As she reads more and more of her journal, and documents the memories she is having, her questions to Ben also become unsettling. What was their life like before her accident? What happened to her plans to be a novelist?

Christine reads more and more of her journal each day and keeps documenting the memories she is having, while her  questions to Ben become unsettling. What was their life like before her accident? What happened to her plans to be a novelist? Why has her former best friend deserted her? And perhaps most disturbing: why didn’t they have a child? For inside, deep down in an irrevocable place, Christine is convinced that she’s a mother.

As Christine’s makes journal entries build, she begins to pick up inconsistencies in Ben’s story. A huge one concerns the details of the accident that robbed her of her memory. She tries to reconstruct her past as her memory flashes start to build. The tensions rises as the pieces of Christine’s past life don’t seem to hang together, and the story builds to a stunning climax.

It would be a shame to tell you any more of this intriguing plot; you’ll simply have to read it for yourself, and I promise you’ll stay up at night to have the resolution revealed.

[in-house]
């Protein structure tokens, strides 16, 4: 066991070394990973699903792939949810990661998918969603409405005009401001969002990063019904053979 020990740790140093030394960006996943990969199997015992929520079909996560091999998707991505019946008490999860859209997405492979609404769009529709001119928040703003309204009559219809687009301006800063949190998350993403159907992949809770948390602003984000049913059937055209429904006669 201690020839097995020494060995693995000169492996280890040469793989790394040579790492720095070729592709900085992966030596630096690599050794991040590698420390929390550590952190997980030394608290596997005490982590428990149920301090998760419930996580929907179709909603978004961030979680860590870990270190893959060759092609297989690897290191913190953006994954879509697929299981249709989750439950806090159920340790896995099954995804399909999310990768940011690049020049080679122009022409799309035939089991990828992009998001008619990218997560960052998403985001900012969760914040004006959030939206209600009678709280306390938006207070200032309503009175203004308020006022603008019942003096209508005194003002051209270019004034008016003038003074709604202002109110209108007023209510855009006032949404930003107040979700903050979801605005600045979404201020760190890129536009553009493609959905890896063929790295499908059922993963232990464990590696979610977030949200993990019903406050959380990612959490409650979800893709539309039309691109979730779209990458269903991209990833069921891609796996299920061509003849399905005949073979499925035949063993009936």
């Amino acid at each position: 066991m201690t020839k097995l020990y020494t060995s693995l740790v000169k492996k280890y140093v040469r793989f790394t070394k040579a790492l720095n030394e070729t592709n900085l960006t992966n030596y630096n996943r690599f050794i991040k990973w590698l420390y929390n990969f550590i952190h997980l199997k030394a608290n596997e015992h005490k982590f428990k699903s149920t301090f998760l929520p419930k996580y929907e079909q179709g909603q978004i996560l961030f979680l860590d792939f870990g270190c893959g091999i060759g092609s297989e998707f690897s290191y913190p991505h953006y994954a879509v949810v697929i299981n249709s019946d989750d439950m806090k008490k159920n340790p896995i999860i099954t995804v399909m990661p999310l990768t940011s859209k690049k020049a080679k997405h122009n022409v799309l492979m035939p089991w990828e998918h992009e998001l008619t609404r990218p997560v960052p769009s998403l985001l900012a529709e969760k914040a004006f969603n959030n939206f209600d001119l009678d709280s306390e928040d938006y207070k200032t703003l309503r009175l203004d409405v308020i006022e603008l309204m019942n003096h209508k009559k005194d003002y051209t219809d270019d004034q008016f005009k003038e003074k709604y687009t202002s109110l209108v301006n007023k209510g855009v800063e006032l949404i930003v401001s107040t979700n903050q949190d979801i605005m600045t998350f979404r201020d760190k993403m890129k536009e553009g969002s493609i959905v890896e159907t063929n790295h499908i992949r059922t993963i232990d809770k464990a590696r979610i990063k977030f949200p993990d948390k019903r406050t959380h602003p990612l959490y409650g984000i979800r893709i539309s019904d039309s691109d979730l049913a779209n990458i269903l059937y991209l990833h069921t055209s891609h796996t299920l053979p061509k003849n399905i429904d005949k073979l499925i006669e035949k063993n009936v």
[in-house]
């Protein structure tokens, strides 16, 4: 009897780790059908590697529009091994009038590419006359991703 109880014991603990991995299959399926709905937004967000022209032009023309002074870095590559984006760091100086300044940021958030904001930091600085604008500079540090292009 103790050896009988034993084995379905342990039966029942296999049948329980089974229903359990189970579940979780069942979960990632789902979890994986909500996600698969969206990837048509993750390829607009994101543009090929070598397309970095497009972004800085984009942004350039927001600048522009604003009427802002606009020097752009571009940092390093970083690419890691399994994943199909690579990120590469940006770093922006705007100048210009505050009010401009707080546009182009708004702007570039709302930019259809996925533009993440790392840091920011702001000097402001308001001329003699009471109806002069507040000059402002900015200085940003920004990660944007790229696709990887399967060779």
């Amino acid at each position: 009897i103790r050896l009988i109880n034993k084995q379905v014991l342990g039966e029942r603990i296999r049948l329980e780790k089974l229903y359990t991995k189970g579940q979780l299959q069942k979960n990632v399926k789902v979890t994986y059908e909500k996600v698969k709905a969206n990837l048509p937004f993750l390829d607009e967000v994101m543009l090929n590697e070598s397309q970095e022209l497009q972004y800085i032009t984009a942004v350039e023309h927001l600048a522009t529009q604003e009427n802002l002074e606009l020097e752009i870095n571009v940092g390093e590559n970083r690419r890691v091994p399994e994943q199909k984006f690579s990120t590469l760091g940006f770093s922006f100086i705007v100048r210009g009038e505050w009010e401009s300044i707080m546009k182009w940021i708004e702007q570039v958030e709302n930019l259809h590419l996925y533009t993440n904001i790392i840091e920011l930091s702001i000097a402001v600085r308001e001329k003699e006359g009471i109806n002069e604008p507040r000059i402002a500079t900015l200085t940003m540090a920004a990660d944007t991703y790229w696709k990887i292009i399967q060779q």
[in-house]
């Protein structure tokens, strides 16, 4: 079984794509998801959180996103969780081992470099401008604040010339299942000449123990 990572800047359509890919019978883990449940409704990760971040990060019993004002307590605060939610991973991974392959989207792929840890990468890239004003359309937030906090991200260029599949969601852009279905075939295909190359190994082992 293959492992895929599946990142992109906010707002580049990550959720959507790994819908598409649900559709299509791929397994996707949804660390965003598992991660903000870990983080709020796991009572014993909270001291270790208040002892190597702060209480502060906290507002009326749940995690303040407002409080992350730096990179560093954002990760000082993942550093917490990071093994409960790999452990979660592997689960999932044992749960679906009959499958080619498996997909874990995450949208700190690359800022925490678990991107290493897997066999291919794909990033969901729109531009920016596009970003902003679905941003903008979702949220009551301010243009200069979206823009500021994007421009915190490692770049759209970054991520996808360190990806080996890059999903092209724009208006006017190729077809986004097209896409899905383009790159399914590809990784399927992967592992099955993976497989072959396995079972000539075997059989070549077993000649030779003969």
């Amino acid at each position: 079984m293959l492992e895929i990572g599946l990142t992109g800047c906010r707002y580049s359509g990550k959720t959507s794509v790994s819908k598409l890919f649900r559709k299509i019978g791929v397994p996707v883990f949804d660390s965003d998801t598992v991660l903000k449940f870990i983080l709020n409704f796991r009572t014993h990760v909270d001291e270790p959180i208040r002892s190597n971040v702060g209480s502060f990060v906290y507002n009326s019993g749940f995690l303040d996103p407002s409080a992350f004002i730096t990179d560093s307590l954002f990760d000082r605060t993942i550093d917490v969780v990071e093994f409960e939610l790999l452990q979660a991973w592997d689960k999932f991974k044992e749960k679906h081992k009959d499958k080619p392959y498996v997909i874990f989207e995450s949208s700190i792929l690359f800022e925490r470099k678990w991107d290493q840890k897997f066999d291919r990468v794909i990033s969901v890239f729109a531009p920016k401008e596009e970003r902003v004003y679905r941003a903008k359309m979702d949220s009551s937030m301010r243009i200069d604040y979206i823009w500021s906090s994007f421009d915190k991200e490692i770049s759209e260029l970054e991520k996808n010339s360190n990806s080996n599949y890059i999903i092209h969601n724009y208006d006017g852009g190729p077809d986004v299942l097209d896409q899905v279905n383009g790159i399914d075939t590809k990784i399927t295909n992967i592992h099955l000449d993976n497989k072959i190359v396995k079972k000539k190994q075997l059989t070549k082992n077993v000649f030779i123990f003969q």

Watson says this past year has been “the weirdest year of my life.” His debut novel has quickly risen in the charts, and been translated into several languages and published in foreign countries. Ridley Scott has optioned the movie and signed Rowan Jaffe to write the screenplay and direct. It will be interesting to see how this novel translates to the screen, and who is cast as Christine, as the entire novel is told from her point of view. Don’t miss the chance to read this original story before the movie hits the screen.

 

Started Early, Took My Dog Monday, Apr 18 2011 

Jackson Brodie is a most reluctant private investigator. His personal life is as perplexing to him as is his recent case. He is one of my favorite characters in literature these days, a man who’s professional life is in direct contrast to his complicated personal life.

Tracy Waterhouse is supplementing her pension from the police force by working as the head of mall security when she makes an impulsive purchase, setting into motion one helluva ride for Tracy, one that will have you rooting for this most unlikely heroine.